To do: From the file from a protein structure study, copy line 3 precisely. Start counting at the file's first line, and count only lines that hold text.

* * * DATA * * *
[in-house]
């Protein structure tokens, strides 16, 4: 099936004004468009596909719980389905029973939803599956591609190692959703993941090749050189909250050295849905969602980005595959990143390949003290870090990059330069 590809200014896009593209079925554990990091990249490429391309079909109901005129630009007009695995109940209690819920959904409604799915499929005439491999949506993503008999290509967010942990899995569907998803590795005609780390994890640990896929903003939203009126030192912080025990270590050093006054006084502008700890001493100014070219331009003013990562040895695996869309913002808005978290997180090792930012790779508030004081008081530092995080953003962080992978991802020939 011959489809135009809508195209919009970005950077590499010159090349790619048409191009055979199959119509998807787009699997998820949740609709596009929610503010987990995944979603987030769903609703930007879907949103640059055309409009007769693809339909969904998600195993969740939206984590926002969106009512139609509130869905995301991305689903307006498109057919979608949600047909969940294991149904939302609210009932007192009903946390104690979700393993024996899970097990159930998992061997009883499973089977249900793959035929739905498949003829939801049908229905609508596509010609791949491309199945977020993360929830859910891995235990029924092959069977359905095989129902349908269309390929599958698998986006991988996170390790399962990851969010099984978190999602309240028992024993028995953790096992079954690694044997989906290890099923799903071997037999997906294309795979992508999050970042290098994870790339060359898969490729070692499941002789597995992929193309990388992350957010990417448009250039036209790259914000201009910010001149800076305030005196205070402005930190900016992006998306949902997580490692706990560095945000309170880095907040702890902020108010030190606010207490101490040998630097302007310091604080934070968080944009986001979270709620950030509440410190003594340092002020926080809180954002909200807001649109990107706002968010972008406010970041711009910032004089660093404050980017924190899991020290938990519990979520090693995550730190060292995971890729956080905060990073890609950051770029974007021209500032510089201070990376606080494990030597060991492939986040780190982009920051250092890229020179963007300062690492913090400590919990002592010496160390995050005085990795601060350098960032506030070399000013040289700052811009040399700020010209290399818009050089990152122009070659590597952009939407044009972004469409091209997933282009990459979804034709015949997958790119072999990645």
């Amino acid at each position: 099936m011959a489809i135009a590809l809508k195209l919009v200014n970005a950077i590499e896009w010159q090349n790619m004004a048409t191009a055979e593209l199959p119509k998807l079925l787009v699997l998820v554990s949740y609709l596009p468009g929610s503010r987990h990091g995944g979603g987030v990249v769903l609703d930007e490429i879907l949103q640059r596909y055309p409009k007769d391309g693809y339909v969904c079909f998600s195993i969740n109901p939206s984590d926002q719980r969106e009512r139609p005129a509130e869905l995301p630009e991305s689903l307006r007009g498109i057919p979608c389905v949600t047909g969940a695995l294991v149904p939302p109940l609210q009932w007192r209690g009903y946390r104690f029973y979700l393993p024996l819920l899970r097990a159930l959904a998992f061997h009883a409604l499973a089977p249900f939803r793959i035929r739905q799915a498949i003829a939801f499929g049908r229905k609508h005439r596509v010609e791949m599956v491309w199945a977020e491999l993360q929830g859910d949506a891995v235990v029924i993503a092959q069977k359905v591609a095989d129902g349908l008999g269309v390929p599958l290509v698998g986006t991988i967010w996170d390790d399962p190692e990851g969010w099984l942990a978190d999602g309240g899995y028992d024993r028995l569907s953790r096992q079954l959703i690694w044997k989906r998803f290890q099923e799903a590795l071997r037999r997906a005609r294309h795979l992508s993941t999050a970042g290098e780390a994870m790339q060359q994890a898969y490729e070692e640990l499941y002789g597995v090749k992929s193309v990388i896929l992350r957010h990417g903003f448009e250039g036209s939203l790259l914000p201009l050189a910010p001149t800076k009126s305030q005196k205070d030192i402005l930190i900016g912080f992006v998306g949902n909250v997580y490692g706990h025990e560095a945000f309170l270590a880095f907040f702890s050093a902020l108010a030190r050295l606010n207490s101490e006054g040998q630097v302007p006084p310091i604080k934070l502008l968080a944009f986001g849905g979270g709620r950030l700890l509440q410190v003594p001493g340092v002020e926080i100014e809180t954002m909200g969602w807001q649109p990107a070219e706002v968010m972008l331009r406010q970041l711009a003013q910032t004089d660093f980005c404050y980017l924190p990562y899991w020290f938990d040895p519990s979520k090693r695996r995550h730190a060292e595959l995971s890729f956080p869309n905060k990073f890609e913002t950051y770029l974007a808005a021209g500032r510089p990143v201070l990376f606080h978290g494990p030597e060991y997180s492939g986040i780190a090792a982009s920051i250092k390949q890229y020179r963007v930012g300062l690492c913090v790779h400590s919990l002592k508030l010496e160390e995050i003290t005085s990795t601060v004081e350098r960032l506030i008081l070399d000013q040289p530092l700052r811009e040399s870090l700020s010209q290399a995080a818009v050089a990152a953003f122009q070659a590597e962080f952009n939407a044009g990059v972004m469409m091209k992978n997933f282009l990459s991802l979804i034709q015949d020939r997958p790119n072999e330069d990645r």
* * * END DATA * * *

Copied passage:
């Amino acid at each position: 099936m011959a489809i135009a590809l809508k195209l919009v200014n970005a950077i590499e896009w010159q090349n790619m004004a048409t191009a055979e593209l199959p119509k998807l079925l787009v699997l998820v554990s949740y609709l596009p468009g929610s503010r987990h990091g995944g979603g987030v990249v769903l609703d930007e490429i879907l949103q640059r596909y055309p409009k007769d391309g693809y339909v969904c079909f998600s195993i969740n109901p939206s984590d926002q719980r969106e009512r139609p005129a509130e869905l995301p630009e991305s689903l307006r007009g498109i057919p979608c389905v949600t047909g969940a695995l294991v149904p939302p109940l609210q009932w007192r209690g009903y946390r104690f029973y979700l393993p024996l819920l899970r097990a159930l959904a998992f061997h009883a409604l499973a089977p249900f939803r793959i035929r739905q799915a498949i003829a939801f499929g049908r229905k609508h005439r596509v010609e791949m599956v491309w199945a977020e491999l993360q929830g859910d949506a891995v235990v029924i993503a092959q069977k359905v591609a095989d129902g349908l008999g269309v390929p599958l290509v698998g986006t991988i967010w996170d390790d399962p190692e990851g969010w099984l942990a978190d999602g309240g899995y028992d024993r028995l569907s953790r096992q079954l959703i690694w044997k989906r998803f290890q099923e799903a590795l071997r037999r997906a005609r294309h795979l992508s993941t999050a970042g290098e780390a994870m790339q060359q994890a898969y490729e070692e640990l499941y002789g597995v090749k992929s193309v990388i896929l992350r957010h990417g903003f448009e250039g036209s939203l790259l914000p201009l050189a910010p001149t800076k009126s305030q005196k205070d030192i402005l930190i900016g912080f992006v998306g949902n909250v997580y490692g706990h025990e560095a945000f309170l270590a880095f907040f702890s050093a902020l108010a030190r050295l606010n207490s101490e006054g040998q630097v302007p006084p310091i604080k934070l502008l968080a944009f986001g849905g979270g709620r950030l700890l509440q410190v003594p001493g340092v002020e926080i100014e809180t954002m909200g969602w807001q649109p990107a070219e706002v968010m972008l331009r406010q970041l711009a003013q910032t004089d660093f980005c404050y980017l924190p990562y899991w020290f938990d040895p519990s979520k090693r695996r995550h730190a060292e595959l995971s890729f956080p869309n905060k990073f890609e913002t950051y770029l974007a808005a021209g500032r510089p990143v201070l990376f606080h978290g494990p030597e060991y997180s492939g986040i780190a090792a982009s920051i250092k390949q890229y020179r963007v930012g300062l690492c913090v790779h400590s919990l002592k508030l010496e160390e995050i003290t005085s990795t601060v004081e350098r960032l506030i008081l070399d000013q040289p530092l700052r811009e040399s870090l700020s010209q290399a995080a818009v050089a990152a953003f122009q070659a590597e962080f952009n939407a044009g990059v972004m469409m091209k992978n997933f282009l990459s991802l979804i034709q015949d020939r997958p790119n072999e330069d990645r």